Could Your City Be An E-Lympian?
By Bill Moore
Posted: 12 Dec 2009
I had an interesting conversation late yesterday afternoon with SunEdison founder and now the CEO of Richard Branson's Carbon War Room, my friend Jigar Shah. We were talking about the Electrification Coalition's Roadmap, a blueprint of sorts for hastening the deployment of electric-powered transportation, specifically the cars and trucks that carry the majority of U.S. citizenry about their daily activities here in America.
The Coalition, made up of significant public and private interest groups and leaders, issued their Electrification Roadmap in mid-November 2009 and you can watch the entire press conference and follow-on panel discussion here on EV World. The coalition envisions in their report a two phase process in which, in phase one, a small number of communities, six to eight at most, become model cities in which tens of thousands of "grid electric vehicles" or GEVs, i.e. plug-in hybrids and battery electric vehicles, are concentrated. Once these communities have successfully demonstrated -- and worked out the kinks -- the model would then be cloned by a couple dozen other cities and gradually grow from there; the goal being that by 2040, fully 75% of all light duty vehicle miles traveled would be powered by electricity.
It's a great proposal, both Jigar and I agreed, but how do we actually make it happen, he asked me? How do you keep it from being stuffed into a file cabinet or shoved unto a bookshelf, joining all the other well-intentioned proposals proffered lo' these many decades?
We began brainstorming a bit and he asked me to think it over and we'd keep the dialogue going. It being late Friday afternoon and I really wasn't in the mood to think about anything else, much less sit at the computer, I grabbed my always-handy legal pad and starting drawing boxes and lines and funny-looking stick people, as well as the dumbest looking electric car you can imagine [see scan above]; one with a oblong box buried in the floorboard labeled "+" and "-": the battery. I was trying to visualize how an ordinary city became (with apologies to all the great Olympic cities past, present and future) an E-lympian, one of those select six-to-eight communities with the resources, talent and attitude to lead the nation in the deployment of 10-20,000 GEVs each and do it with D-Day like intensity.
Finding the right communities to incubate the Electrification Roadmap seemed to me the first step in moving it from the press conference phase to the people-driving-GEVs-daily phase. I started thinking about what kinds of communities would be great places to nurture and grow the concept. In pretty short order, I filled the legal pad with bullet points; activities and attitudes that -- to my mind -- would make such a city fertile ground for showing the tens of thousands of other communities from Bangor, Maine to San Diego, California how to transition to an EV-centric city.
I'll share those bullet points with you on the understanding that I do so to encourage you to think about what qualities and qualification a city should have if it decides to become an "E-lympian." We already know that the major OEMs like GM and Nissan, even BYD now it seems, are looking at Southern California as the first region they are likely to introduce their GEVs, the Chevy Volt, Nissan Leaf and BYD E6, respectively. Jigar suggested that the places with the highest per capita ownership of Toyota Priuses would be a good starting point.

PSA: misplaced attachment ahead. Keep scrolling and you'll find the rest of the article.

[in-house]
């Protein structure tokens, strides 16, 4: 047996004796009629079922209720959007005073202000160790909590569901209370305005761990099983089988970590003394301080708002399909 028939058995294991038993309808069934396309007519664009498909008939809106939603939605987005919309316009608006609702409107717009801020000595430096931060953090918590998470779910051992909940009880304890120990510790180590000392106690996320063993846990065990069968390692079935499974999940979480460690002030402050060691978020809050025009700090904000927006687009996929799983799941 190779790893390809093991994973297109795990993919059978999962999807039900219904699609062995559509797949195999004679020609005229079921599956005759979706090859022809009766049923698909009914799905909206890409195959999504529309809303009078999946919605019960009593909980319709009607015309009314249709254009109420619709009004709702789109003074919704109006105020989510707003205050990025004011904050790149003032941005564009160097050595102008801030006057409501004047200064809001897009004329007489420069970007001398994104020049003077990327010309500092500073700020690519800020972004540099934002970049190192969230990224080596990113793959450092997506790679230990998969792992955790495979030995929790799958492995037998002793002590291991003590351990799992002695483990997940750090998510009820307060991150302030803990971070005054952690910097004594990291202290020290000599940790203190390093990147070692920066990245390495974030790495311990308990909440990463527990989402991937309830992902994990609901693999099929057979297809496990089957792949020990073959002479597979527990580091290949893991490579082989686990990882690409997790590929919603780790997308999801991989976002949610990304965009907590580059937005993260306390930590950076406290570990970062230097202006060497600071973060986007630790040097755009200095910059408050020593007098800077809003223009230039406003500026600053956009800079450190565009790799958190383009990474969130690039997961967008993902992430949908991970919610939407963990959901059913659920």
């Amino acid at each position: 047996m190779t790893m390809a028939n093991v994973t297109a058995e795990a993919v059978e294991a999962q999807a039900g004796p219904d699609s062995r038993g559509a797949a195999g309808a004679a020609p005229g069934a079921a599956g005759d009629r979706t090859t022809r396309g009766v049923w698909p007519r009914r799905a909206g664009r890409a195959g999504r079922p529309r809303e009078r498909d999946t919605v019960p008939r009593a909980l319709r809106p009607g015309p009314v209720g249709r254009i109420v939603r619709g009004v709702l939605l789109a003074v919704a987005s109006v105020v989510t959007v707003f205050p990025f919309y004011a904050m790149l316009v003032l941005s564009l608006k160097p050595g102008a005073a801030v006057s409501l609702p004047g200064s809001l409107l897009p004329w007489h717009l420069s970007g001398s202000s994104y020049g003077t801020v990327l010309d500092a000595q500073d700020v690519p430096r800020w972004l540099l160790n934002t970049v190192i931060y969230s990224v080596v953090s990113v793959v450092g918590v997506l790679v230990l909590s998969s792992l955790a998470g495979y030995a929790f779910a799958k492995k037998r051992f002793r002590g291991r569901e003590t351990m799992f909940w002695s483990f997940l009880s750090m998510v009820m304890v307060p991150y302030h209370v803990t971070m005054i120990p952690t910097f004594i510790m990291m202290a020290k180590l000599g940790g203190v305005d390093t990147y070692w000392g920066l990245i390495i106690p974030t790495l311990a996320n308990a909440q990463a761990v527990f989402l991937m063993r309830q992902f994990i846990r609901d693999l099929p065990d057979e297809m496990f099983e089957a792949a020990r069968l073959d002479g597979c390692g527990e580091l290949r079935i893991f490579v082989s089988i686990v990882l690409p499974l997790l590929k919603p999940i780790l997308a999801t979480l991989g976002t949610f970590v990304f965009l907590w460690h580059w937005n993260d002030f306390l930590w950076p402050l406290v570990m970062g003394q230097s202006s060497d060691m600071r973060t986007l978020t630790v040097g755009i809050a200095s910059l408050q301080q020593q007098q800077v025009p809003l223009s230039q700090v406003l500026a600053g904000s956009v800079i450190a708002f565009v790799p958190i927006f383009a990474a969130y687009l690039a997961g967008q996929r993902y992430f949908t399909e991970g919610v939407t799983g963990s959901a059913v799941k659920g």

Here is my bullet point list, in no particular order at the moment. Use the reader comment form below to share your thoughts and suggestions.
E-Lympian City Selection Criteria
- Community has "vision plan" for what it wants to be or become in the next 25 years.
- It has demonstrated a commitment in the form of city, county and regional plans and policies to control sprawl.
- Operates or is developing an alternative fuel-driven public transit system: electric, biofuels, compressed natural gas.
- Has in place or is beginning strategic regional planning for coping with a future of constrained petroleum supplies.
- Is planning and, better yet, has in place programs to reduce the community's overall carbon footprint.
- Is implementing initiatives to encourage greater use of "active" mobility modes, i.e. bicycle paths, lanes, clustered development, etc.
- Has instituted or is developing specific building and zoning codes to facilitate the installation of electric vehicle charging stations, public and private, commercial and residential.
- Has city department dedicated to promoting alternative energy and conservation both within the city's administration -- including public works fleet -- businesses and private citizenry, including in the public school system.
- City fleet has plan in place to shift entire fleet over to alternative fuels as budgets permit and vehicles are replaced.
- Regional energy providers, electric utilities in particular, have implemented Renewable Energy Portfolios with aggressive installation, integration and operational schedules.
- City administration and electric power provider have established a joint initiative to support the development and integration of Vehicle-to-Grid, as well as Smart Grid programs.
- Community electric power provider has instituted, at the very least, a 1:1 net metering program. More points would be awarded for institution of an aggressive Feed-In-Tariff program.
- Has public finance mechanism in place (levies, taxes, bonds, etc.) to sustainably self-fund these efforts without federal support.
Perhaps the most fundamental question of all though is does the entire concept of E-lympian communities, where GEVs are concentrated, make more sense than leavening small numbers of electric vehicles across more communities? Or maybe there's a happy middle ground?
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